Weird heading, I know. You might think I told you to not have hobbies, but that is not what I mean. Clicking ‘Like’ on something seems to be a standard way to say, “I like this! This is cool.” When Facebook introduced the ‘Like’ button in 2009, that is what it was supposed to be for. According to Newport, the ‘Like’ button was “introduced as a simpler way to indicate your general approval of a post, which would both save time and allow the comments to be reserved for more interesting notes.”
The quantification of social standing incentivizes people to constantly check their accounts, investigating to see if anyone else has ‘Liked’ their posts or story. But in terms of information conveyed, the ‘Like’ button conveys exactly one bit of information, the least amount of information possible to convey, according to information theory. “To say it’s like driving a Ferrari under the speed limit is an understatement,” writes Newport, “the better simile is towing a Ferrari behind a mule.” By conditioning our brains to accept ‘Likes’ instead of proper communication, we are selling our amazing communication capabilities short. We have limited the amount of fuel our communication can run on; we are literally receiving information one bit at a time.
3. Schedule Everything
Our lives are all defined by schedules. Every person at this College, whether student, staff or faculty, has a schedule to follow. For students, that could be a class schedule; for athletes, it could be a practice schedule. One easy way to limit your screen time is to schedule it.
Schedule time to check your social media, watch television or employ whatever form of screen enjoyment you like best. After that, put the screen away. Newport continues: “Without access to your standard screens, the best remaining option to fill this time will be quality activities.” This is a good blend of abstinence and enjoyment; while you do not have to give your media up completely, you are able to limit it in this way.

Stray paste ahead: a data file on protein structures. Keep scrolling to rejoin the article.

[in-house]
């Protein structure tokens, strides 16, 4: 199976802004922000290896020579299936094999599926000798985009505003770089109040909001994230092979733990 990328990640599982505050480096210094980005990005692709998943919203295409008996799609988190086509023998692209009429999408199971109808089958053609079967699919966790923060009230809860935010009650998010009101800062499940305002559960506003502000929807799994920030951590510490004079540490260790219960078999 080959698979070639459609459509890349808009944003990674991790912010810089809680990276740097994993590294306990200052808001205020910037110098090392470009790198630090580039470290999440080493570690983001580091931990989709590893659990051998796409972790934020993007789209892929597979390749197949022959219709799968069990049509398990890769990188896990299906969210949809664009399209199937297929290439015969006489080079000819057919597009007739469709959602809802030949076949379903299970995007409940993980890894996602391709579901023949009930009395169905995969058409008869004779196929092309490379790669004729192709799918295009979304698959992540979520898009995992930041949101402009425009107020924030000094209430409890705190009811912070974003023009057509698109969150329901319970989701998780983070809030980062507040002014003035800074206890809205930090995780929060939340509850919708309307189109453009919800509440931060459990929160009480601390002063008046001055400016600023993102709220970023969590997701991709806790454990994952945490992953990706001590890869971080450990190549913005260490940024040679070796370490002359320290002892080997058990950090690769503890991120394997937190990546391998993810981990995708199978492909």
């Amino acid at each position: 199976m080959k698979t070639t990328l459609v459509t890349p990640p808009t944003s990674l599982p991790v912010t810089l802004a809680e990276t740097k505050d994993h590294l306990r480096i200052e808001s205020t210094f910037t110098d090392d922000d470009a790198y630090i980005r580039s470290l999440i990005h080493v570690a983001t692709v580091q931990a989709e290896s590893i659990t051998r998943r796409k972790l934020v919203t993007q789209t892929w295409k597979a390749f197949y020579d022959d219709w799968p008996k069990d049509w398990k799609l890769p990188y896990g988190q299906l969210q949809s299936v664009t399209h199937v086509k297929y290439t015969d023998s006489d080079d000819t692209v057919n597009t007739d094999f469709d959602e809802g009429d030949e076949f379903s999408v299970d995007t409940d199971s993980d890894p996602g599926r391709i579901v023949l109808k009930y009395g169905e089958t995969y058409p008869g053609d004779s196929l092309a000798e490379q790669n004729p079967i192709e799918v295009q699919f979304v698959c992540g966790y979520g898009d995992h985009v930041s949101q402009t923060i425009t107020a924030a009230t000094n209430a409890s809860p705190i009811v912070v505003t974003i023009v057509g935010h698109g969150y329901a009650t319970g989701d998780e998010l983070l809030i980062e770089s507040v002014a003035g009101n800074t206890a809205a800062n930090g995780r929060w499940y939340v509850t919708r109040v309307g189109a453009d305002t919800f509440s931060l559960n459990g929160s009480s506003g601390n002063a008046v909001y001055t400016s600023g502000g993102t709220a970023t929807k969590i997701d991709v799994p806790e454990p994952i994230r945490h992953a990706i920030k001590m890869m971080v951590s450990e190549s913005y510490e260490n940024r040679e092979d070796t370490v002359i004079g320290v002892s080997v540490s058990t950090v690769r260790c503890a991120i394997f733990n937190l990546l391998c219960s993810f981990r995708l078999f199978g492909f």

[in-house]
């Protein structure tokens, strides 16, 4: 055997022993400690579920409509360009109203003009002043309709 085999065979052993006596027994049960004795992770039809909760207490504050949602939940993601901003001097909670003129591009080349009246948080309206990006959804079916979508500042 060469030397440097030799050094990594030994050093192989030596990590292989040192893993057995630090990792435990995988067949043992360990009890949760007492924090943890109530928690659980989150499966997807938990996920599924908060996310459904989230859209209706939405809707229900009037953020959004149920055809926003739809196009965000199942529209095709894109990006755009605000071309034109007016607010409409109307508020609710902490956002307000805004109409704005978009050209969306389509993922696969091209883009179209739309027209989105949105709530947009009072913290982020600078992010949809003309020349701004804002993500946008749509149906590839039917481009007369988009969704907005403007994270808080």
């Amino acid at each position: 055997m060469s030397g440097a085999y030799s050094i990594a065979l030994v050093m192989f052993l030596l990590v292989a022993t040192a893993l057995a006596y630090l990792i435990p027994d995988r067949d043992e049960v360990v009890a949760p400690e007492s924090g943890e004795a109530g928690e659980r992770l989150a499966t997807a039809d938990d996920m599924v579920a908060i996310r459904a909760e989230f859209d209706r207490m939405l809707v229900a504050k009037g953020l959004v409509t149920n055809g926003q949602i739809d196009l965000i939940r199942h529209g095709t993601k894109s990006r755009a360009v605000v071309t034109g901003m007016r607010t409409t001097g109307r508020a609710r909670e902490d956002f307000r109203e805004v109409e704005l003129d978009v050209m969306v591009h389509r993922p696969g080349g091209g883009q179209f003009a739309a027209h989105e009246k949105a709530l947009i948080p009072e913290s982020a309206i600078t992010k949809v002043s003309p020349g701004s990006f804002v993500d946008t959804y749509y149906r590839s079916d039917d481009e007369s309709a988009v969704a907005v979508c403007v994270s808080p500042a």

This solution is not for the faint of heart. If you attempt to detox, you will have to demonstrate significant self-restraint. When I first read Newport’s book as a senior in high school, I attempted this solution and failed to maintain the thirty days required of me.
Newport’s tough suggestion is to give it all up.
Take thirty days and eliminate all non-optional screens from your life. Newport considers a technology non-optional if “its temporary removal would harm or significantly disrupt the daily operation of your professional or personal life.”
Take Instagram, for example. In considering if Instagram is essential, one must ask themselves if temporary removal of Instagram would significantly disrupt their lives. In most cases, the answer is no (and no, finding out about events is not considered essential). However, if someone runs a business from Instagram (where, for example, they are posting handmade goodies to sell), then Instagram is an essential technology for them.
After the thirty-day detox, begin to introduce non-optional technologies back into your life. Doing so enables you to think critically about whether technology needs to be there or not.
If you are considering this, I seriously suggest reading the entirety of Newport’s book. He provides many more examples and much more research than I can include in this article.
At the beginning of this article, I noted that technology’s relationship with humanity was backward—that humanity served technology, and not the other way around. However, I sincerely believe we can undo this relationship by making our relationships both with technology and other humans intentional. By using our time wisely and using technology to our benefit, not to our detriment, we can save humanity from this servitude. The world is increasingly moving online; we must learn how to adapt.